In Chinese Ting means to listen!
Ting Jin is Listening Jin. When we say listening, we don’t mean listening with your ears. We mean listening to your body and your opponents body. We work on building a perfect connection and communication with our opponent.
Ting jin is “listening energy”–sensing the insubstantial as well as the substantial. Knowing that is not entirely depending on the outward appearance of things. It’s the sixth sense that tells you Little Jimmy had a bad day at school, or that the salesman is not telling you something important about that used car. It tells the martial artist that a punch is about to be thrown or an energy healer what points to hold and how long. It tells Yoda that there is a “disturbance in the Force.” Highly developed ting jin gives you a preternatural ability to read what is going on.
In Taiji, after we learn the form, we use push hands to begin developing “sensitivity.” We start with single push hands and put in a lot of hours to develop the ability to feel what our partner is doing. Is he tense or relaxed? Is he weak in his movement? Is he collapsing in any particular place? Does he overextend or show other vulnerabilities?
As we practice, and “invest in loss” — in other words, we get pushed around a lot — we hope to develop the ability to read tiny changes in force. We hope to be given just a glimpse of our opponent’s “intent” with enough time to adjust, adapt, and neutralize an attack.
That’s what Listening is. It is not mystical and it does not rely on psychic abilities. It also does not depend upon an invisible “Qi” energy. It is a physical skill of sensitivity that you earn through a lot of hard work.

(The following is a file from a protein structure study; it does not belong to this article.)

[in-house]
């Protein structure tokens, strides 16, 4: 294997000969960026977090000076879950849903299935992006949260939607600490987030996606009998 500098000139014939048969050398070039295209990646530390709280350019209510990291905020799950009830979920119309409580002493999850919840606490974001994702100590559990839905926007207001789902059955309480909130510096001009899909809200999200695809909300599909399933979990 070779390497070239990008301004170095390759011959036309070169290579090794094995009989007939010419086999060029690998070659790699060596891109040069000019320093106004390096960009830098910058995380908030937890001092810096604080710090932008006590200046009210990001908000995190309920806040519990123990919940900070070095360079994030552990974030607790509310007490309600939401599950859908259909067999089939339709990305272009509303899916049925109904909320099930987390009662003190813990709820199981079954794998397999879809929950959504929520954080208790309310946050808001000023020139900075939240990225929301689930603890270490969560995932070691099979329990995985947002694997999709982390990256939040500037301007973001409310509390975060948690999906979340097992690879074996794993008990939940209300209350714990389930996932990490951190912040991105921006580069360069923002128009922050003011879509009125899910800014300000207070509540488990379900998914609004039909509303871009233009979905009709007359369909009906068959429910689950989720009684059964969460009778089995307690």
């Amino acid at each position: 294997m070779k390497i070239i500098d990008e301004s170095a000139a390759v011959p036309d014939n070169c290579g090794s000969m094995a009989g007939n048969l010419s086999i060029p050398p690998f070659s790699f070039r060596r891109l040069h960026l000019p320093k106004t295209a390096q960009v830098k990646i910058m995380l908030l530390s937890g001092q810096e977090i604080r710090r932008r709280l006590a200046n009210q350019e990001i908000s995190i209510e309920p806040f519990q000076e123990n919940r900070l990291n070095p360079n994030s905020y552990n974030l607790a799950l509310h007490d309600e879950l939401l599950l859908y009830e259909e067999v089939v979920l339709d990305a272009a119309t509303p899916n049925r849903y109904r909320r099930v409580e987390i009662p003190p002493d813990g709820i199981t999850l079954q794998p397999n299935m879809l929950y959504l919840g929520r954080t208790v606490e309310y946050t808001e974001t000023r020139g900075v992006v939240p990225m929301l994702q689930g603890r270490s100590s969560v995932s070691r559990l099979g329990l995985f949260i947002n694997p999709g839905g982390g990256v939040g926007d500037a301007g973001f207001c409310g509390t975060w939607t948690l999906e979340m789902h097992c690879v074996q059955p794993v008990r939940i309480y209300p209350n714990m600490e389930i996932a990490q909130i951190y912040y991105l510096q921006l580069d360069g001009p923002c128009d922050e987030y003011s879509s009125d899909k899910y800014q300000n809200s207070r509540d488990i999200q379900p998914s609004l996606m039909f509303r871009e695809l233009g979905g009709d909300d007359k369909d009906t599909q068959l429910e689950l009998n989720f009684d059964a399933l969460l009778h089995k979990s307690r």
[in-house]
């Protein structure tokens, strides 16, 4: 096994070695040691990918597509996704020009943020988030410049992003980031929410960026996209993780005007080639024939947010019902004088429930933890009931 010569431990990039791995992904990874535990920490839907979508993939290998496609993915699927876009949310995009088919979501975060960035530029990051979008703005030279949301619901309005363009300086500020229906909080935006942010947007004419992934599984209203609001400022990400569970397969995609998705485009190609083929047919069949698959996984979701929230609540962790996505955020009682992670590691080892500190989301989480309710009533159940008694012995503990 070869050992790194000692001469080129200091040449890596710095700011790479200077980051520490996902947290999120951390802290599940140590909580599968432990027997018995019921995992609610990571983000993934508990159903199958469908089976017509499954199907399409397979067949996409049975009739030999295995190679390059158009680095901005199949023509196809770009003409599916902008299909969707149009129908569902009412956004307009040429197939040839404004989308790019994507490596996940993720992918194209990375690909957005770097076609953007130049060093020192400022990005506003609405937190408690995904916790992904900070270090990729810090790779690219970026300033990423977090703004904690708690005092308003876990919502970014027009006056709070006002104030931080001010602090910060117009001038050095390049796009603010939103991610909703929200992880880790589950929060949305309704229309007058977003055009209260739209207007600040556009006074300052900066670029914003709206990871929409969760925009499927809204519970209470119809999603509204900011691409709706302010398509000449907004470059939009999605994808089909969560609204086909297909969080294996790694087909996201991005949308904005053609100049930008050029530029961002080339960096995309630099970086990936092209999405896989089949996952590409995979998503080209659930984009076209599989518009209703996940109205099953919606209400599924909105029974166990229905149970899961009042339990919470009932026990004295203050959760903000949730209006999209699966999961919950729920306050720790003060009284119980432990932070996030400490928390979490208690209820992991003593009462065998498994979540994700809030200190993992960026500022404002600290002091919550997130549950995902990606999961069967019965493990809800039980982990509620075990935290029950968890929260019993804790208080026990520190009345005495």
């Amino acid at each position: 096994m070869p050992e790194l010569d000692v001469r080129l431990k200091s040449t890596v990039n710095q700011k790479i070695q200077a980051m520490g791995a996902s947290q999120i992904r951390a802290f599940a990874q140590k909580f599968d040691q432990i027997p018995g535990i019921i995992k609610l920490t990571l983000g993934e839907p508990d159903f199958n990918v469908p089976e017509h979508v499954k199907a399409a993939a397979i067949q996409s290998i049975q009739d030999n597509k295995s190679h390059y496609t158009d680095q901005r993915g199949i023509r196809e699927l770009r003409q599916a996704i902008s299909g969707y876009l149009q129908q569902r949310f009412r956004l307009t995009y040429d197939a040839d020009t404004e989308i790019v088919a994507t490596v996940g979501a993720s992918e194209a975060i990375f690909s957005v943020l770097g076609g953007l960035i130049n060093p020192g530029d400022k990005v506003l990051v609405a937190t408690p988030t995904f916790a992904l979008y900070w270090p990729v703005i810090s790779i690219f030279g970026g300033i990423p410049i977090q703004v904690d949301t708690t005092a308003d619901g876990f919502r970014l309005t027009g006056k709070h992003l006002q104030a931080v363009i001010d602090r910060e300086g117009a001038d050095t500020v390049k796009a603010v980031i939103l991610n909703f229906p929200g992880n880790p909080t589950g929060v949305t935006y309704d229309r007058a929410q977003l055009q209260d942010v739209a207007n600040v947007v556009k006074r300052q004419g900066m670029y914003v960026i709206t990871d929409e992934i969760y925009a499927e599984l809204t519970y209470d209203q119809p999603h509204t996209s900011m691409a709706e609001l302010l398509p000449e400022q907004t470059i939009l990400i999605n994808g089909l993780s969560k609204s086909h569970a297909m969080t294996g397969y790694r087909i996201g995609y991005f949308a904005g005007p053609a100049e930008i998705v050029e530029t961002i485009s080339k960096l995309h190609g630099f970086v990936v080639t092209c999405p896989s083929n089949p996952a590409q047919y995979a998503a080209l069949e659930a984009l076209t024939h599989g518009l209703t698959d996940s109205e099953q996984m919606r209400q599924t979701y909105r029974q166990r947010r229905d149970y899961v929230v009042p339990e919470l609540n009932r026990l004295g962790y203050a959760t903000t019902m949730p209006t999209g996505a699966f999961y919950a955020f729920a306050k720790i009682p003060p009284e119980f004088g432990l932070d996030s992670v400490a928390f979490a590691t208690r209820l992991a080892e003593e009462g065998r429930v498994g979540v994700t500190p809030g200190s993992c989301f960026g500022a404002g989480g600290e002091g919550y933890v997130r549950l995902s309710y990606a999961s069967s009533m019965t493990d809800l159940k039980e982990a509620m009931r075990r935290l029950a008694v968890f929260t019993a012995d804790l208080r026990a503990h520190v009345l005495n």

With proper partner drills and many hours of training, you can develop true Ting Jin. You will learn to feel your partner’s body. You will feel muscle changes, gaps in the line, weight distribution, tensions in the body and many more aspects of your training partner.
In traditional Chinese medicine a skilled practitioner can use his or her Ting Jin to diagnose a patient. He or she can touch their patient, us their Ting and know what is going on in the body. Ting is a powerful skill to have and one of the 2 most important skills of Taiji. We tell our students Song and Ting, Ting and Song. Relax and Listen!
When working with your training partner it is important to have a notebook nearby so you can take notes as to what you are feeling via ting. You feel something, you write it down. It is telling our brains that this information is important and that we want more of it. Without writing it down, your brain dismisses it as normal everyday feeling. You must train your brain to become more sensitive to this sort of information.
I hope this article taught you a little something. Thanks for reading and God Bless!